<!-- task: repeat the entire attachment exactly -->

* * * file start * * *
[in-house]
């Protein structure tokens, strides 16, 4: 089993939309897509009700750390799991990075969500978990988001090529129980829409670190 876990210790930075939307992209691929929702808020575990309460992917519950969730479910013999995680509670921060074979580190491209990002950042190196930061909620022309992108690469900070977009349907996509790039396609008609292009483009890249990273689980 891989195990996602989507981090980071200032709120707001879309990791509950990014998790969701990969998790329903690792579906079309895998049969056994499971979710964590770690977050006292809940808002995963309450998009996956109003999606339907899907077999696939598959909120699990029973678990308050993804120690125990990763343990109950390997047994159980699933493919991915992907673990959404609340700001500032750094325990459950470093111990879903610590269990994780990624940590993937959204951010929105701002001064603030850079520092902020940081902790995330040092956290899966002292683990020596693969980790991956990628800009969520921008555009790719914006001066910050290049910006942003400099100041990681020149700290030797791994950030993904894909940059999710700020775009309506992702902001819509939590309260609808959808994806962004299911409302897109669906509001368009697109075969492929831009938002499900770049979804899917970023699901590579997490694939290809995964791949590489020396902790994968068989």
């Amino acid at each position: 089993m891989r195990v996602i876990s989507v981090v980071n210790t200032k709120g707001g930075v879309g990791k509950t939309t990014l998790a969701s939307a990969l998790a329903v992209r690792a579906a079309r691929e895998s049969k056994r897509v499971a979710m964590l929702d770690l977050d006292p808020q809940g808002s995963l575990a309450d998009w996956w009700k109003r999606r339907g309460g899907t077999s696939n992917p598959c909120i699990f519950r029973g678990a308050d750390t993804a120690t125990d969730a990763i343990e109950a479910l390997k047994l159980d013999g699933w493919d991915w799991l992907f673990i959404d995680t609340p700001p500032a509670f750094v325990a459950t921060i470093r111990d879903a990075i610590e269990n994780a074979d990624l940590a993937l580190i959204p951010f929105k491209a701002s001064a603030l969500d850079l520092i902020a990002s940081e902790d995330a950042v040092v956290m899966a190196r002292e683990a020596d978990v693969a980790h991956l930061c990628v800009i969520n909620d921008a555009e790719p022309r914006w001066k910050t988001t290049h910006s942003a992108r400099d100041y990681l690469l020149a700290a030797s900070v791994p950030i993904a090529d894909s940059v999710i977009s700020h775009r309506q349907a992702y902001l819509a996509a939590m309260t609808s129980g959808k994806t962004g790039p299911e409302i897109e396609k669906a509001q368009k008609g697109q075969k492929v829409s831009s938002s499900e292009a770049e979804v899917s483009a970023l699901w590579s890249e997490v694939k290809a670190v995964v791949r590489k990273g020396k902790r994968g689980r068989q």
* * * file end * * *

[in-house]
């Protein structure tokens, strides 16, 4: 089993939309897509009700750390799991990075969500978990988001090529129980829409670190 876990210790930075939307992209691929929702808020575990309460992917519950969730479910013999995680509670921060074979580190491209990002950042190196930061909620022309992108690469900070977009349907996509790039396609008609292009483009890249990273689980 891989195990996602989507981090980071200032709120707001879309990791509950990014998790969701990969998790329903690792579906079309895998049969056994499971979710964590770690977050006292809940808002995963309450998009996956109003999606339907899907077999696939598959909120699990029973678990308050993804120690125990990763343990109950390997047994159980699933493919991915992907673990959404609340700001500032750094325990459950470093111990879903610590269990994780990624940590993937959204951010929105701002001064603030850079520092902020940081902790995330040092956290899966002292683990020596693969980790991956990628800009969520921008555009790719914006001066910050290049910006942003400099100041990681020149700290030797791994950030993904894909940059999710700020775009309506992702902001819509939590309260609808959808994806962004299911409302897109669906509001368009697109075969492929831009938002499900770049979804899917970023699901590579997490694939290809995964791949590489020396902790994968068989």
């Amino acid at each position: 089993m891989r195990v996602i876990s989507v981090v980071n210790t200032k709120g707001g930075v879309g990791k509950t939309t990014l998790a969701s939307a990969l998790a329903v992209r690792a579906a079309r691929e895998s049969k056994r897509v499971a979710m964590l929702d770690l977050d006292p808020q809940g808002s995963l575990a309450d998009w996956w009700k109003r999606r339907g309460g899907t077999s696939n992917p598959c909120i699990f519950r029973g678990a308050d750390t993804a120690t125990d969730a990763i343990e109950a479910l390997k047994l159980d013999g699933w493919d991915w799991l992907f673990i959404d995680t609340p700001p500032a509670f750094v325990a459950t921060i470093r111990d879903a990075i610590e269990n994780a074979d990624l940590a993937l580190i959204p951010f929105k491209a701002s001064a603030l969500d850079l520092i902020a990002s940081e902790d995330a950042v040092v956290m899966a190196r002292e683990a020596d978990v693969a980790h991956l930061c990628v800009i969520n909620d921008a555009e790719p022309r914006w001066k910050t988001t290049h910006s942003a992108r400099d100041y990681l690469l020149a700290a030797s900070v791994p950030i993904a090529d894909s940059v999710i977009s700020h775009r309506q349907a992702y902001l819509a996509a939590m309260t609808s129980g959808k994806t962004g790039p299911e409302i897109e396609k669906a509001q368009k008609g697109q075969k492929v829409s831009s938002s499900e292009a770049e979804v899917s483009a970023l699901w590579s890249e997490v694939k290809a670190v995964v791949r590489k990273g020396k902790r994968g689980r068989q």